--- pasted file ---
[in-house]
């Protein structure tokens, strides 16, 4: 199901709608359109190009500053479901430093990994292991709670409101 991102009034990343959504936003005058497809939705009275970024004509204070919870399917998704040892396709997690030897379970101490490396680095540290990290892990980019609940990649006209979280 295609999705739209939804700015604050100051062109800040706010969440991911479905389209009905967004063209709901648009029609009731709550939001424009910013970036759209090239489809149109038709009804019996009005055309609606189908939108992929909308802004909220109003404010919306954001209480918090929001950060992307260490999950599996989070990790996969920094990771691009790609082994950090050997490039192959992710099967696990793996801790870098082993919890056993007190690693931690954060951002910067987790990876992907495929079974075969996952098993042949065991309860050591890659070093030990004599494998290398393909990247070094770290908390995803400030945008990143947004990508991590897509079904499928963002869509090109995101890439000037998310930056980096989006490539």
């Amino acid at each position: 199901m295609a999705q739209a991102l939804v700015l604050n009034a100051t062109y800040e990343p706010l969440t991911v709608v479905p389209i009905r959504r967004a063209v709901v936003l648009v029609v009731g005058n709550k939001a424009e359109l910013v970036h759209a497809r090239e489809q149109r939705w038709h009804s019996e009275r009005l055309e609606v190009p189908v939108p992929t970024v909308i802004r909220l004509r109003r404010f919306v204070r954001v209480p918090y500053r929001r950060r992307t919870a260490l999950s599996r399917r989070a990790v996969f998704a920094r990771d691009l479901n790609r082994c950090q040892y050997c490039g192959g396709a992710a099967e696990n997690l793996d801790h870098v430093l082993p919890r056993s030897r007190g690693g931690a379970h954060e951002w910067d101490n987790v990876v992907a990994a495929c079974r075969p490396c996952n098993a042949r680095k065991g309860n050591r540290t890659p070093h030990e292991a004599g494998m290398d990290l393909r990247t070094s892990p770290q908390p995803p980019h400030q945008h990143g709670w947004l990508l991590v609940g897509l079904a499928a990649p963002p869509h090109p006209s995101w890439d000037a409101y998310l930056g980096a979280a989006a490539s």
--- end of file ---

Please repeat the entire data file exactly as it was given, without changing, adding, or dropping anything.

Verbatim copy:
[in-house]
């Protein structure tokens, strides 16, 4: 199901709608359109190009500053479901430093990994292991709670409101 991102009034990343959504936003005058497809939705009275970024004509204070919870399917998704040892396709997690030897379970101490490396680095540290990290892990980019609940990649006209979280 295609999705739209939804700015604050100051062109800040706010969440991911479905389209009905967004063209709901648009029609009731709550939001424009910013970036759209090239489809149109038709009804019996009005055309609606189908939108992929909308802004909220109003404010919306954001209480918090929001950060992307260490999950599996989070990790996969920094990771691009790609082994950090050997490039192959992710099967696990793996801790870098082993919890056993007190690693931690954060951002910067987790990876992907495929079974075969996952098993042949065991309860050591890659070093030990004599494998290398393909990247070094770290908390995803400030945008990143947004990508991590897509079904499928963002869509090109995101890439000037998310930056980096989006490539």
């Amino acid at each position: 199901m295609a999705q739209a991102l939804v700015l604050n009034a100051t062109y800040e990343p706010l969440t991911v709608v479905p389209i009905r959504r967004a063209v709901v936003l648009v029609v009731g005058n709550k939001a424009e359109l910013v970036h759209a497809r090239e489809q149109r939705w038709h009804s019996e009275r009005l055309e609606v190009p189908v939108p992929t970024v909308i802004r909220l004509r109003r404010f919306v204070r954001v209480p918090y500053r929001r950060r992307t919870a260490l999950s599996r399917r989070a990790v996969f998704a920094r990771d691009l479901n790609r082994c950090q040892y050997c490039g192959g396709a992710a099967e696990n997690l793996d801790h870098v430093l082993p919890r056993s030897r007190g690693g931690a379970h954060e951002w910067d101490n987790v990876v992907a990994a495929c079974r075969p490396c996952n098993a042949r680095k065991g309860n050591r540290t890659p070093h030990e292991a004599g494998m290398d990290l393909r990247t070094s892990p770290q908390p995803p980019h400030q945008h990143g709670w947004l990508l991590v609940g897509l079904a499928a990649p963002p869509h090109p006209s995101w890439d000037a409101y998310l930056g980096a979280a989006a490539s």